Thomsen's theorem

Thomsen's theorem, named after Gerhard Thomsen, is a theorem in elementary geometry. It shows that a certain path constructed by line segments being parallel to the edges of a triangle always ends up at its starting point.

Consider an arbitrary triangle ABC with a point P1 on its edge BC. A sequence of points and parallel lines is constructed as follows. The parallel line to AC through P1 intersects AB in P2 and the parallel line to BC through P2 intersects AC in P3. Continuing in this fashion the parallel line to AB through P3 intersects BC in P4 and the parallel line to AC through P4 intersects AB in P5. Finally the parallel line to BC through P5 intersects AC in P6 and the parallel line to AB through P6 intersects BC in P7. Thomsen's theorem now states that P7 is identical to P1 and hence the construction always leads to a closed path P1P2P3P4P5P6P1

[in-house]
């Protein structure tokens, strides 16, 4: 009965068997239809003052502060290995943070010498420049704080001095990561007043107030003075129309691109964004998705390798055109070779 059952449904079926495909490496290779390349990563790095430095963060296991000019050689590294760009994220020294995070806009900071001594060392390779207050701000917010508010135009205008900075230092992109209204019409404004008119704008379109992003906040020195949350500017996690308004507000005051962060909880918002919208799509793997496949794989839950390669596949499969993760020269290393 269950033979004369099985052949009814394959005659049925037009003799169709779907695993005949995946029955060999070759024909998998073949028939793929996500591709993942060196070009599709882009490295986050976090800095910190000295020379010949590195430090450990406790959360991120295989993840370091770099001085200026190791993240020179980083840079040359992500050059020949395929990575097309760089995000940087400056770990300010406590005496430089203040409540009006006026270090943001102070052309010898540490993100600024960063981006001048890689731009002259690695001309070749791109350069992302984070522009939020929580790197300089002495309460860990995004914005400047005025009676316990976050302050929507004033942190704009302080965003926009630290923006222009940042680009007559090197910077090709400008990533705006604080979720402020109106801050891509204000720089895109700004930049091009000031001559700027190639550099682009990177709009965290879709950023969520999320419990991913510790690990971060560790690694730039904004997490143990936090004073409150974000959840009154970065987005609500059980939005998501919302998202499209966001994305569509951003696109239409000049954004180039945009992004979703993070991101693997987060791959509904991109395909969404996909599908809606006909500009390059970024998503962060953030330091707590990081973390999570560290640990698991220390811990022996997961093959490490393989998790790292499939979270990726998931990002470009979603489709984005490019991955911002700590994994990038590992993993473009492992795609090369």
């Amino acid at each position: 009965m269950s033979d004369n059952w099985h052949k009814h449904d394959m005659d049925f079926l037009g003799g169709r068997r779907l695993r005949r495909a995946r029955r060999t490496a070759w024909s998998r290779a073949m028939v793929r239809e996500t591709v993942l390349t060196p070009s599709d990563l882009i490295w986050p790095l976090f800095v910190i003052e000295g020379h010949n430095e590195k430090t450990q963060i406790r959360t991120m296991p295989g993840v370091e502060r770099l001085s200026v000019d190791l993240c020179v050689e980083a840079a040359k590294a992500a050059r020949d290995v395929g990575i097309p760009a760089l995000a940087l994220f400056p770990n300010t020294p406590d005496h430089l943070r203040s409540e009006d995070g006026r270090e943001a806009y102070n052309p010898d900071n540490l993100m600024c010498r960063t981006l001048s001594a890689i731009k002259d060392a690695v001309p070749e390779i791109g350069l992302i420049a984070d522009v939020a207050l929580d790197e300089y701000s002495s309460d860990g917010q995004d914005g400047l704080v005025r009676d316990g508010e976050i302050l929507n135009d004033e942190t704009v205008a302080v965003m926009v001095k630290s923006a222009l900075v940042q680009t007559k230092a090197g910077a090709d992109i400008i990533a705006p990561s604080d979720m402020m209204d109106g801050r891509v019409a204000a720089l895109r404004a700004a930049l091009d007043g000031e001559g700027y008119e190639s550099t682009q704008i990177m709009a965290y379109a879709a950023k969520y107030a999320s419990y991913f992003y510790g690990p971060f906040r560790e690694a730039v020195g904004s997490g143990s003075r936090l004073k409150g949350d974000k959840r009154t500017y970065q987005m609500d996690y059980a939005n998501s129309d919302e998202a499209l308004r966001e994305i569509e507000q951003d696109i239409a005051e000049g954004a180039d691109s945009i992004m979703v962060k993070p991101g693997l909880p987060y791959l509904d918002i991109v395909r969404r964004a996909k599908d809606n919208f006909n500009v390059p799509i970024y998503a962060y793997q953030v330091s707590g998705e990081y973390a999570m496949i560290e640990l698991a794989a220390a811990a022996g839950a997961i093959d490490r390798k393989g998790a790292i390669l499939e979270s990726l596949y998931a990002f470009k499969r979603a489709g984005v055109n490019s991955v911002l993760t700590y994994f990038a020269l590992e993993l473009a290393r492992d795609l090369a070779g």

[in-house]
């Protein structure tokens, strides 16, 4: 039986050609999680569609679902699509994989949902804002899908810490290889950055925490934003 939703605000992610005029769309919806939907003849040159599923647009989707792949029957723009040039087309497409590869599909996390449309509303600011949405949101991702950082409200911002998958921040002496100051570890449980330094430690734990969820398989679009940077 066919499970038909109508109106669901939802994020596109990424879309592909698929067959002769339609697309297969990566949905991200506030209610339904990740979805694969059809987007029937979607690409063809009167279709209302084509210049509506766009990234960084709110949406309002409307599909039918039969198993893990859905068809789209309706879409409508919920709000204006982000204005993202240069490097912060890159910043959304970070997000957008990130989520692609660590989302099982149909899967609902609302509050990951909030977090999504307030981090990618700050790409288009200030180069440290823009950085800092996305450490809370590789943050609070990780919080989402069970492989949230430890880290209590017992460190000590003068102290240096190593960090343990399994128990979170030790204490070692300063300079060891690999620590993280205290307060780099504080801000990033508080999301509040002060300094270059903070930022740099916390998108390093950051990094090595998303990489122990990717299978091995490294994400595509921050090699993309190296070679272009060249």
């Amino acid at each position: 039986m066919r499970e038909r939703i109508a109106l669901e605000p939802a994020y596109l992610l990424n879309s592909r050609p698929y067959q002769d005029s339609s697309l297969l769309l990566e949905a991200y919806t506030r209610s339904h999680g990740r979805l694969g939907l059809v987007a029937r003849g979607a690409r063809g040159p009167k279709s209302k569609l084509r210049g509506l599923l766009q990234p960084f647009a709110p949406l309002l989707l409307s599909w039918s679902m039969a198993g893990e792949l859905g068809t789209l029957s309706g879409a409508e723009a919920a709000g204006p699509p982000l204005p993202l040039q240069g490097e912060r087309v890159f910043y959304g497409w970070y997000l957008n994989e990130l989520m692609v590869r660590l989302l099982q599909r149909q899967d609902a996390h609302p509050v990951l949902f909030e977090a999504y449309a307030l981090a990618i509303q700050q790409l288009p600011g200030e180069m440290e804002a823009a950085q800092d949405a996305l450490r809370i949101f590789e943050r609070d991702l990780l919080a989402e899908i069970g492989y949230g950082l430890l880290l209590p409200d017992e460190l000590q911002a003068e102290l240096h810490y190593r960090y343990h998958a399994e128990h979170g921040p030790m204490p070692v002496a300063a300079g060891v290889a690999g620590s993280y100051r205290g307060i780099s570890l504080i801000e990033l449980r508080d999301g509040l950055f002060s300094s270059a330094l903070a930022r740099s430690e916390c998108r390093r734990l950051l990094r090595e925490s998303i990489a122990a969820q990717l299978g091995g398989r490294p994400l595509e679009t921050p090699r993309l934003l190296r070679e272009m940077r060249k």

References

• Satz von Thomsen In: Schülerduden – Mathematik II. Bibliographisches Institut & F. A. Brockhaus, 2004, ISBN 3-411-04275-3, pp. 358–359 (German)